Exploring Life Cycle Impact Assessment As A Prioritisation Strategy With a focus on climate change and mineral resource depletion in the automotive sector

dc.contributor.authorBunke, Vincent
dc.contributor.authorRutfjäll, Sara
dc.contributor.departmentChalmers tekniska högskola / Institutionen för teknikens ekonomi och organisationsv
dc.contributor.departmentChalmers University of Technology / Department of Technology Management and Economicsen
dc.contributor.examinerJanssen, Mathias
dc.contributor.supervisorJanssen, Mathias
dc.date.accessioned2024-01-10T14:50:57Z
dc.date.available2024-01-10T14:50:57Z
dc.date.issued2023
dc.date.submitted2023
dc.description.abstractWith the release of the 6th assessment report from IPCC, there is a larger need than ever to invest in climate change mitigation. This can be seen in the company Aurobay which develops combustion engines primarily for Volvo Cars. Last year they conducted an LCA on the mild-hybrid VEP MP Gen3, and are now aiming to understand and quantify the impact of the emissions based on the results. This thesis explores the possibility of directly comparing the impacts of climate change and mineral resource depletion. A literature study was conducted evaluating midpoint impact categories by using the RACER criteria. Three methods suitable for climate change (IPCC, Environmental Footprint and ILCD) and mineral resource depletion (CML, Environmental Footprint and ILCD) were found during an organised workshop. The next step focused on endpoint methods, where the aim was to find two methods able to incorporate both impact categories. Contextspecific criteria were derived for this purpose. A second workshop was organised where it was decided to use Environmental Footprint and Ecological Scarcity. Normalisation approaches for the two selected endpoint categories were presented and used to calculate final scores. For climate change, yearly budgets and total budgets based on IPCC’s SSP1 scenarios 1.9 and 2.6 were used. For mineral resource depletion, yearly budget and total budget based on the different reserve estimates, ultimate, reserve base and economic reserve were used. In addition, an Aurobay approach was created, based on their sustainability targets using simple linear reduction. The results showed that the chosen normalisation reference alters the severity to a high degree where larger budgets result in lower impacts. This can also be seen in the way that there are clear budgets for climate change in contrast to mineral resource depletion where there are no such targets. It was concluded that at this stage, this should not be used as an indicator within development, more research is needed along with extensive work on other impact categories. However, this approach could be applied when comparing different substances within an impact category, if one were to use the same method and budget.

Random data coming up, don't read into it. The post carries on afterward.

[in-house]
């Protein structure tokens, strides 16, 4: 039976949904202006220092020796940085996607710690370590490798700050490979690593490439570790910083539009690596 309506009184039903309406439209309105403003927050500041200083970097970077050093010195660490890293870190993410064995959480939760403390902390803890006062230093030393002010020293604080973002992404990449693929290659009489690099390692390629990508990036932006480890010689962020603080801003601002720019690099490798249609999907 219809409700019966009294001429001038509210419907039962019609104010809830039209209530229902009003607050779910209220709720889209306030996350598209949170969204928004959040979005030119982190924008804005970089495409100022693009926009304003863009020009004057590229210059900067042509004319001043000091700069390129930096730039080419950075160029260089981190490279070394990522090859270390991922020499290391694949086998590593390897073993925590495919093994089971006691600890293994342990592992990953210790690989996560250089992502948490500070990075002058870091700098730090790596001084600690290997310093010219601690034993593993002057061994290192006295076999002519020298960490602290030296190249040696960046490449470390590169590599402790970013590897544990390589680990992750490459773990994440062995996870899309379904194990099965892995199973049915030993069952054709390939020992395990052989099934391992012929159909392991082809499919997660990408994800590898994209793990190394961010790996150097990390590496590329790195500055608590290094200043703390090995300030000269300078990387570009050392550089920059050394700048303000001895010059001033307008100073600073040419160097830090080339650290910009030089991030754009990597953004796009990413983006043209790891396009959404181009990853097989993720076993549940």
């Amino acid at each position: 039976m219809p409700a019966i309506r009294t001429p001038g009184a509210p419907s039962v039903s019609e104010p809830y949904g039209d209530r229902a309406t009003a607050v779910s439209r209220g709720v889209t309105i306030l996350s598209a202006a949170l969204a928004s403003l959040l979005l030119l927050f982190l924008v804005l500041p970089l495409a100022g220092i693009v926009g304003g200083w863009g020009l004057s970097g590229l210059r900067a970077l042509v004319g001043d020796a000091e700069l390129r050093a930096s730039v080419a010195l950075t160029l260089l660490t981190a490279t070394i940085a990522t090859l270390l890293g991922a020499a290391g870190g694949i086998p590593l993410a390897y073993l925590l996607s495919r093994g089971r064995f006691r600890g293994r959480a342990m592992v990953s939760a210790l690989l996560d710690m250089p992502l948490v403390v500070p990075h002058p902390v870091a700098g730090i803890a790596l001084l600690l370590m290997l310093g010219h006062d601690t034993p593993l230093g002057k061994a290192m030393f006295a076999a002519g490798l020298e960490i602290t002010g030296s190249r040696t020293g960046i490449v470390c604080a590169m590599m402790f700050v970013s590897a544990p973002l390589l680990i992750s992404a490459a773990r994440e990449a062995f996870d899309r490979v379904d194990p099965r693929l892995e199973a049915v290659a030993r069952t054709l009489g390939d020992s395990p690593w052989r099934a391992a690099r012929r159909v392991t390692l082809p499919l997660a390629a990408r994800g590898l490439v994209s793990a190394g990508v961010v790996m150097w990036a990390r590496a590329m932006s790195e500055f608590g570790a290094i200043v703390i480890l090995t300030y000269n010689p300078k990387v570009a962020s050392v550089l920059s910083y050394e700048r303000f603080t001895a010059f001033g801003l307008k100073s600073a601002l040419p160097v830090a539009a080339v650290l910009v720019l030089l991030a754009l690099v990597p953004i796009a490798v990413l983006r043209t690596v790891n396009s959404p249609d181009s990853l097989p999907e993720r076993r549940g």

dc.identifier.coursecodeTEKX08
dc.identifier.urihttp://hdl.handle.net/20.500.12380/307507
dc.language.isoeng
dc.relation.ispartofseriesE2023_145
dc.setspec.uppsokTechnology
dc.subjectLCIA
dc.subjectclimate change
dc.subjectmineral resource depletion
dc.subjectADP
dc.subjectSSP
dc.subjectnormalisation
dc.subjectengine
dc.subjectmidpoint
dc.subjectendpoint
dc.subjectimpact categories
dc.titleExploring Life Cycle Impact Assessment As A Prioritisation Strategy With a focus on climate change and mineral resource depletion in the automotive sector
dc.type.degreeExamensarbete för masterexamensv
dc.type.degreeMaster's Thesisen
dc.type.uppsokH
local.programmeIndustrial ecology (MPTSE), MSc
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